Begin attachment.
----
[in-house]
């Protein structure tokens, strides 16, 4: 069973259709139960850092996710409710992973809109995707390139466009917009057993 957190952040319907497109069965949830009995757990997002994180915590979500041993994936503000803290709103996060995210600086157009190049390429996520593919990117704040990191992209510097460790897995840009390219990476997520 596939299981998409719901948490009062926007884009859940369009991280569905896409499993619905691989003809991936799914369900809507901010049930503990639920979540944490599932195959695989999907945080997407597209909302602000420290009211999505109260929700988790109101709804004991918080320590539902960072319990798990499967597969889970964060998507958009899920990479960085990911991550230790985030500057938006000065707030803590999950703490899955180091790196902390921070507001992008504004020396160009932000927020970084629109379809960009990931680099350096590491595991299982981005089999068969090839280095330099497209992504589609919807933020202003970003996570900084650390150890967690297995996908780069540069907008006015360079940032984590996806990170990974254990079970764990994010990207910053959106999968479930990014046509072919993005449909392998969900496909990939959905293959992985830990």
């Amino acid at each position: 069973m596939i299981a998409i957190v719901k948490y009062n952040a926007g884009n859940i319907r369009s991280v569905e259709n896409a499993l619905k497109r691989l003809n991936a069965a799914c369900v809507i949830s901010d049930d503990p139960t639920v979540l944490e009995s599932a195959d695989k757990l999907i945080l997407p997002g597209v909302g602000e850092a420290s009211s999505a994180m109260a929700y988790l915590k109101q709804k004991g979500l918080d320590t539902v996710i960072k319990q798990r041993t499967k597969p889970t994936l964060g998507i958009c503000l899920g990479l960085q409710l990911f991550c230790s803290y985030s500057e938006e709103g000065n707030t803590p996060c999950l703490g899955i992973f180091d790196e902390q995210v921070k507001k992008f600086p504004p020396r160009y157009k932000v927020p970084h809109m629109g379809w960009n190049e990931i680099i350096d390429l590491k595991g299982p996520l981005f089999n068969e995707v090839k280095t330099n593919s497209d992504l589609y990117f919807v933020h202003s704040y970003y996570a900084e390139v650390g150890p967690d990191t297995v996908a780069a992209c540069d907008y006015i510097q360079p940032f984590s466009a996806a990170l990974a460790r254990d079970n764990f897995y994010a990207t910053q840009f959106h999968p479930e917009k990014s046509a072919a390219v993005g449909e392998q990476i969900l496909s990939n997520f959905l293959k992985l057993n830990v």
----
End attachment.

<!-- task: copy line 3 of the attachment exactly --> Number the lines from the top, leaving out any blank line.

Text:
């Amino acid at each position: 069973m596939i299981a998409i957190v719901k948490y009062n952040a926007g884009n859940i319907r369009s991280v569905e259709n896409a499993l619905k497109r691989l003809n991936a069965a799914c369900v809507i949830s901010d049930d503990p139960t639920v979540l944490e009995s599932a195959d695989k757990l999907i945080l997407p997002g597209v909302g602000e850092a420290s009211s999505a994180m109260a929700y988790l915590k109101q709804k004991g979500l918080d320590t539902v996710i960072k319990q798990r041993t499967k597969p889970t994936l964060g998507i958009c503000l899920g990479l960085q409710l990911f991550c230790s803290y985030s500057e938006e709103g000065n707030t803590p996060c999950l703490g899955i992973f180091d790196e902390q995210v921070k507001k992008f600086p504004p020396r160009y157009k932000v927020p970084h809109m629109g379809w960009n190049e990931i680099i350096d390429l590491k595991g299982p996520l981005f089999n068969e995707v090839k280095t330099n593919s497209d992504l589609y990117f919807v933020h202003s704040y970003y996570a900084e390139v650390g150890p967690d990191t297995v996908a780069a992209c540069d907008y006015i510097q360079p940032f984590s466009a996806a990170l990974a460790r254990d079970n764990f897995y994010a990207t910053q840009f959106h999968p479930e917009k990014s046509a072919a390219v993005g449909e392998q990476i969900l496909s990939n997520f959905l293959k992985l057993n830990v």